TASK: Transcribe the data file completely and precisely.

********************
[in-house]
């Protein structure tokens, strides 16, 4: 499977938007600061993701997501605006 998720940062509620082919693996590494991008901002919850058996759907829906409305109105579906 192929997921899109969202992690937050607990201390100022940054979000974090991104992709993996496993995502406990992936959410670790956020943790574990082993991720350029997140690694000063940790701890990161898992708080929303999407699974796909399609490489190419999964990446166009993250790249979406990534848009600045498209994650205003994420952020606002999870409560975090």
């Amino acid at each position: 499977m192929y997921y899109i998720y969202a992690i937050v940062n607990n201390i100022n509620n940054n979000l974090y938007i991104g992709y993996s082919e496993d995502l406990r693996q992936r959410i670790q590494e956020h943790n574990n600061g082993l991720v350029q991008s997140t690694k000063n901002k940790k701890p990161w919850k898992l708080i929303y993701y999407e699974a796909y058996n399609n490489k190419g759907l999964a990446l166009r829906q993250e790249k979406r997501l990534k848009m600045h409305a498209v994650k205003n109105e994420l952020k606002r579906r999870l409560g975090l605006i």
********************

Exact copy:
[in-house]
């Protein structure tokens, strides 16, 4: 499977938007600061993701997501605006 998720940062509620082919693996590494991008901002919850058996759907829906409305109105579906 192929997921899109969202992690937050607990201390100022940054979000974090991104992709993996496993995502406990992936959410670790956020943790574990082993991720350029997140690694000063940790701890990161898992708080929303999407699974796909399609490489190419999964990446166009993250790249979406990534848009600045498209994650205003994420952020606002999870409560975090």
């Amino acid at each position: 499977m192929y997921y899109i998720y969202a992690i937050v940062n607990n201390i100022n509620n940054n979000l974090y938007i991104g992709y993996s082919e496993d995502l406990r693996q992936r959410i670790q590494e956020h943790n574990n600061g082993l991720v350029q991008s997140t690694k000063n901002k940790k701890p990161w919850k898992l708080i929303y993701y999407e699974a796909y058996n399609n490489k190419g759907l999964a990446l166009r829906q993250e790249k979406r997501l990534k848009m600045h409305a498209v994650k205003n109105e994420l952020k606002r579906r999870l409560g975090l605006i």